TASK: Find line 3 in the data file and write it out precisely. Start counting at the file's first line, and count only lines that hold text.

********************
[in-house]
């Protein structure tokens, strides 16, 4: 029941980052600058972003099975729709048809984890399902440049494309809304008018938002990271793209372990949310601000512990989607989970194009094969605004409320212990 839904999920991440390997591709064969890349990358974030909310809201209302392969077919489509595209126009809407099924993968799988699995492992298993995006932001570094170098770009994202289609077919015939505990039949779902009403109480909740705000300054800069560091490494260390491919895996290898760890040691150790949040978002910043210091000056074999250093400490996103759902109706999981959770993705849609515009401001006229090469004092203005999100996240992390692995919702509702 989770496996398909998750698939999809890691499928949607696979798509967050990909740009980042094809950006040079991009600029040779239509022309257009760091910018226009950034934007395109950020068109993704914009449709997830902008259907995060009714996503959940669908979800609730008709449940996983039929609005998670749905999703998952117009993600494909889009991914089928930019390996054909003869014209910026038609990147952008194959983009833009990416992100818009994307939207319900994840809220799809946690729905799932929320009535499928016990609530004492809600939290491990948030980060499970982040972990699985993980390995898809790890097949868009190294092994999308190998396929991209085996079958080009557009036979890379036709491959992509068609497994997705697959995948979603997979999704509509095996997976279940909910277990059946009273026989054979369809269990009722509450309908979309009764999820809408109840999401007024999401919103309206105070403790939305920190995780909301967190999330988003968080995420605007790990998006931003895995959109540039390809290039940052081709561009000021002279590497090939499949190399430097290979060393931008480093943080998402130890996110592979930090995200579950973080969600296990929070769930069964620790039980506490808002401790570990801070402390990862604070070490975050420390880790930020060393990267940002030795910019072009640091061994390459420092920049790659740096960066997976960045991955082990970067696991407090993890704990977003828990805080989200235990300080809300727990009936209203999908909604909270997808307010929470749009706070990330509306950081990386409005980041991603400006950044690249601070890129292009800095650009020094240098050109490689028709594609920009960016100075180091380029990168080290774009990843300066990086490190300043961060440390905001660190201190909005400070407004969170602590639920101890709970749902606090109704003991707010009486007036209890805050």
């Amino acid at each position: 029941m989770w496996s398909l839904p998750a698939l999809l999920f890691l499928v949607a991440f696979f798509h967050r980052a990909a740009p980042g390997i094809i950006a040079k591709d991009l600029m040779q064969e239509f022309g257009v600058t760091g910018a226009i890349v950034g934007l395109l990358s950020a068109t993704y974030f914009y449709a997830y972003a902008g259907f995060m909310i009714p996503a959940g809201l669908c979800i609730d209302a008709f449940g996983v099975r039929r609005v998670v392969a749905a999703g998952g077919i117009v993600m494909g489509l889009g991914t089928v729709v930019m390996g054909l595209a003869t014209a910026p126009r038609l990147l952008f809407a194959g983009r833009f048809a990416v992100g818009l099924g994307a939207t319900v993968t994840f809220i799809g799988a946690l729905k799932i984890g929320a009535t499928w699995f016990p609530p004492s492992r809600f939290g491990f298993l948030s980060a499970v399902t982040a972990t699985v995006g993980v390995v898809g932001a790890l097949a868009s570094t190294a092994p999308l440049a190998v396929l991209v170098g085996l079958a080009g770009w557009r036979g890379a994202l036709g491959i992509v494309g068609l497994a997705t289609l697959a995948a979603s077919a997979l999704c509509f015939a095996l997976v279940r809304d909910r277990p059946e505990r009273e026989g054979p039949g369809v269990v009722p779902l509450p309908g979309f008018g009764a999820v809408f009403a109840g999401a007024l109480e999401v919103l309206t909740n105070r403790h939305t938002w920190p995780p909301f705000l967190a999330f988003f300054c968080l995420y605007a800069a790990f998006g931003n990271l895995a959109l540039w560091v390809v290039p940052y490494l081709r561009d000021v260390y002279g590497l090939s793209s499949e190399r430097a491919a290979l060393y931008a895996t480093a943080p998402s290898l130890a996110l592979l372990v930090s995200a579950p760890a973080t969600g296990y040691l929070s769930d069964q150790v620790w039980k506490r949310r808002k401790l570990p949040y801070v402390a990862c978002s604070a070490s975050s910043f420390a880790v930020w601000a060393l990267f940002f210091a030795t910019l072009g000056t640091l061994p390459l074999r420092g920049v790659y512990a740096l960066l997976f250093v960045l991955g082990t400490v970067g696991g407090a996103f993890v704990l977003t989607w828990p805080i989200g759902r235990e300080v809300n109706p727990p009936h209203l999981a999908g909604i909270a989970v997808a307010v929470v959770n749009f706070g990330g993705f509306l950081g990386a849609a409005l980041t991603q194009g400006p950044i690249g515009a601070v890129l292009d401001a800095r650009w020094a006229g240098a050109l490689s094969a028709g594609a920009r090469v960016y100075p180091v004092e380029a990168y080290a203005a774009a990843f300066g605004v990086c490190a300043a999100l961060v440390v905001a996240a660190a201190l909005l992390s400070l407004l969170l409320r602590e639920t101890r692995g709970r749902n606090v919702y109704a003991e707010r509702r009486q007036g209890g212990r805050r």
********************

């Amino acid at each position: 029941m989770w496996s398909l839904p998750a698939l999809l999920f890691l499928v949607a991440f696979f798509h967050r980052a990909a740009p980042g390997i094809i950006a040079k591709d991009l600029m040779q064969e239509f022309g257009v600058t760091g910018a226009i890349v950034g934007l395109l990358s950020a068109t993704y974030f914009y449709a997830y972003a902008g259907f995060m909310i009714p996503a959940g809201l669908c979800i609730d209302a008709f449940g996983v099975r039929r609005v998670v392969a749905a999703g998952g077919i117009v993600m494909g489509l889009g991914t089928v729709v930019m390996g054909l595209a003869t014209a910026p126009r038609l990147l952008f809407a194959g983009r833009f048809a990416v992100g818009l099924g994307a939207t319900v993968t994840f809220i799809g799988a946690l729905k799932i984890g929320a009535t499928w699995f016990p609530p004492s492992r809600f939290g491990f298993l948030s980060a499970v399902t982040a972990t699985v995006g993980v390995v898809g932001a790890l097949a868009s570094t190294a092994p999308l440049a190998v396929l991209v170098g085996l079958a080009g770009w557009r036979g890379a994202l036709g491959i992509v494309g068609l497994a997705t289609l697959a995948a979603s077919a997979l999704c509509f015939a095996l997976v279940r809304d909910r277990p059946e505990r009273e026989g054979p039949g369809v269990v009722p779902l509450p309908g979309f008018g009764a999820v809408f009403a109840g999401a007024l109480e999401v919103l309206t909740n105070r403790h939305t938002w920190p995780p909301f705000l967190a999330f988003f300054c968080l995420y605007a800069a790990f998006g931003n990271l895995a959109l540039w560091v390809v290039p940052y490494l081709r561009d000021v260390y002279g590497l090939s793209s499949e190399r430097a491919a290979l060393y931008a895996t480093a943080p998402s290898l130890a996110l592979l372990v930090s995200a579950p760890a973080t969600g296990y040691l929070s769930d069964q150790v620790w039980k506490r949310r808002k401790l570990p949040y801070v402390a990862c978002s604070a070490s975050s910043f420390a880790v930020w601000a060393l990267f940002f210091a030795t910019l072009g000056t640091l061994p390459l074999r420092g920049v790659y512990a740096l960066l997976f250093v960045l991955g082990t400490v970067g696991g407090a996103f993890v704990l977003t989607w828990p805080i989200g759902r235990e300080v809300n109706p727990p009936h209203l999981a999908g909604i909270a989970v997808a307010v929470v959770n749009f706070g990330g993705f509306l950081g990386a849609a409005l980041t991603q194009g400006p950044i690249g515009a601070v890129l292009d401001a800095r650009w020094a006229g240098a050109l490689s094969a028709g594609a920009r090469v960016y100075p180091v004092e380029a990168y080290a203005a774009a990843f300066g605004v990086c490190a300043a999100l961060v440390v905001a996240a660190a201190l909005l992390s400070l407004l969170l409320r602590e639920t101890r692995g709970r749902n606090v919702y109704a003991e707010r509702r009486q007036g209890g212990r805050r």